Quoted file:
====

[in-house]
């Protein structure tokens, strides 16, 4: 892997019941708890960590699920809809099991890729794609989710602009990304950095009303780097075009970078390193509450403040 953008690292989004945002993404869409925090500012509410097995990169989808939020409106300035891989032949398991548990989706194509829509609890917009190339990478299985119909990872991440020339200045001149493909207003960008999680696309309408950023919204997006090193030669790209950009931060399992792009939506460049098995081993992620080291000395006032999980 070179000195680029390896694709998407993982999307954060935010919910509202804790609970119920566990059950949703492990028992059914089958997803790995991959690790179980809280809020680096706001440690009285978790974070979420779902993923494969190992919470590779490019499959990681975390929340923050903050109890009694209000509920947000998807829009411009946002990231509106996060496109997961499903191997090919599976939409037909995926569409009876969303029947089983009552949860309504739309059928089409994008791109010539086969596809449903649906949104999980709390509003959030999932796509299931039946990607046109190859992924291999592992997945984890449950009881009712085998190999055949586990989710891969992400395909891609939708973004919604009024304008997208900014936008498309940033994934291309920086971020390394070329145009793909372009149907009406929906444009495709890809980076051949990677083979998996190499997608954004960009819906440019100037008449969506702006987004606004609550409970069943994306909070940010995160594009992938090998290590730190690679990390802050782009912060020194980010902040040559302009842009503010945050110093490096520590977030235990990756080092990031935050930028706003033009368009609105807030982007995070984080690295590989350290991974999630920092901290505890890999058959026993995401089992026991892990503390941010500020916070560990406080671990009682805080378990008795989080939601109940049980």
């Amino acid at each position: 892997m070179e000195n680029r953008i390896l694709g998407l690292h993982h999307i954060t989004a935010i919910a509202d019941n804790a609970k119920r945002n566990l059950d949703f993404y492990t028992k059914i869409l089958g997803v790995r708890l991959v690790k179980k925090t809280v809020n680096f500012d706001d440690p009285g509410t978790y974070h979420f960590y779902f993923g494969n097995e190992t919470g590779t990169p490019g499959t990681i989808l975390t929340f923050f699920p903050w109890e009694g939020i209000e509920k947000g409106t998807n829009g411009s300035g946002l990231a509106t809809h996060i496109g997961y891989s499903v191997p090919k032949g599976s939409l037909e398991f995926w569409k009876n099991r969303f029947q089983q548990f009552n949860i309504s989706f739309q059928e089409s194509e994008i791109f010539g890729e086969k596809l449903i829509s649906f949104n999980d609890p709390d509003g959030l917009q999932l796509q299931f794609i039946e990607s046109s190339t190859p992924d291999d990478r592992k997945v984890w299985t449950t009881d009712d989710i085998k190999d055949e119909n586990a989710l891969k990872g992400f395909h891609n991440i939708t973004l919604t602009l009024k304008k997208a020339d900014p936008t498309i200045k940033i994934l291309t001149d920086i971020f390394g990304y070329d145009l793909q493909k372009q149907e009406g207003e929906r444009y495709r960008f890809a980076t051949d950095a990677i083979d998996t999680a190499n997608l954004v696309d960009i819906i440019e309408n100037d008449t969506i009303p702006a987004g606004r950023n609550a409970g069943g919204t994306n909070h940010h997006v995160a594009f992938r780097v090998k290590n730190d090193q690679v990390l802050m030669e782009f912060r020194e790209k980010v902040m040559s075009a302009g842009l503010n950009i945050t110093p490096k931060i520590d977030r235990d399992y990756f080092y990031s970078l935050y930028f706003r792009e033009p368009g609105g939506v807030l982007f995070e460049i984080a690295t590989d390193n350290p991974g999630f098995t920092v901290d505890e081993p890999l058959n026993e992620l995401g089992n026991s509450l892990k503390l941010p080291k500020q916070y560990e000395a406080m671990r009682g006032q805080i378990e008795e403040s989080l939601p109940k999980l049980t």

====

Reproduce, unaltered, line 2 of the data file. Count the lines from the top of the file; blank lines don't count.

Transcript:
């Protein structure tokens, strides 16, 4: 892997019941708890960590699920809809099991890729794609989710602009990304950095009303780097075009970078390193509450403040 953008690292989004945002993404869409925090500012509410097995990169989808939020409106300035891989032949398991548990989706194509829509609890917009190339990478299985119909990872991440020339200045001149493909207003960008999680696309309408950023919204997006090193030669790209950009931060399992792009939506460049098995081993992620080291000395006032999980 070179000195680029390896694709998407993982999307954060935010919910509202804790609970119920566990059950949703492990028992059914089958997803790995991959690790179980809280809020680096706001440690009285978790974070979420779902993923494969190992919470590779490019499959990681975390929340923050903050109890009694209000509920947000998807829009411009946002990231509106996060496109997961499903191997090919599976939409037909995926569409009876969303029947089983009552949860309504739309059928089409994008791109010539086969596809449903649906949104999980709390509003959030999932796509299931039946990607046109190859992924291999592992997945984890449950009881009712085998190999055949586990989710891969992400395909891609939708973004919604009024304008997208900014936008498309940033994934291309920086971020390394070329145009793909372009149907009406929906444009495709890809980076051949990677083979998996190499997608954004960009819906440019100037008449969506702006987004606004609550409970069943994306909070940010995160594009992938090998290590730190690679990390802050782009912060020194980010902040040559302009842009503010945050110093490096520590977030235990990756080092990031935050930028706003033009368009609105807030982007995070984080690295590989350290991974999630920092901290505890890999058959026993995401089992026991892990503390941010500020916070560990406080671990009682805080378990008795989080939601109940049980």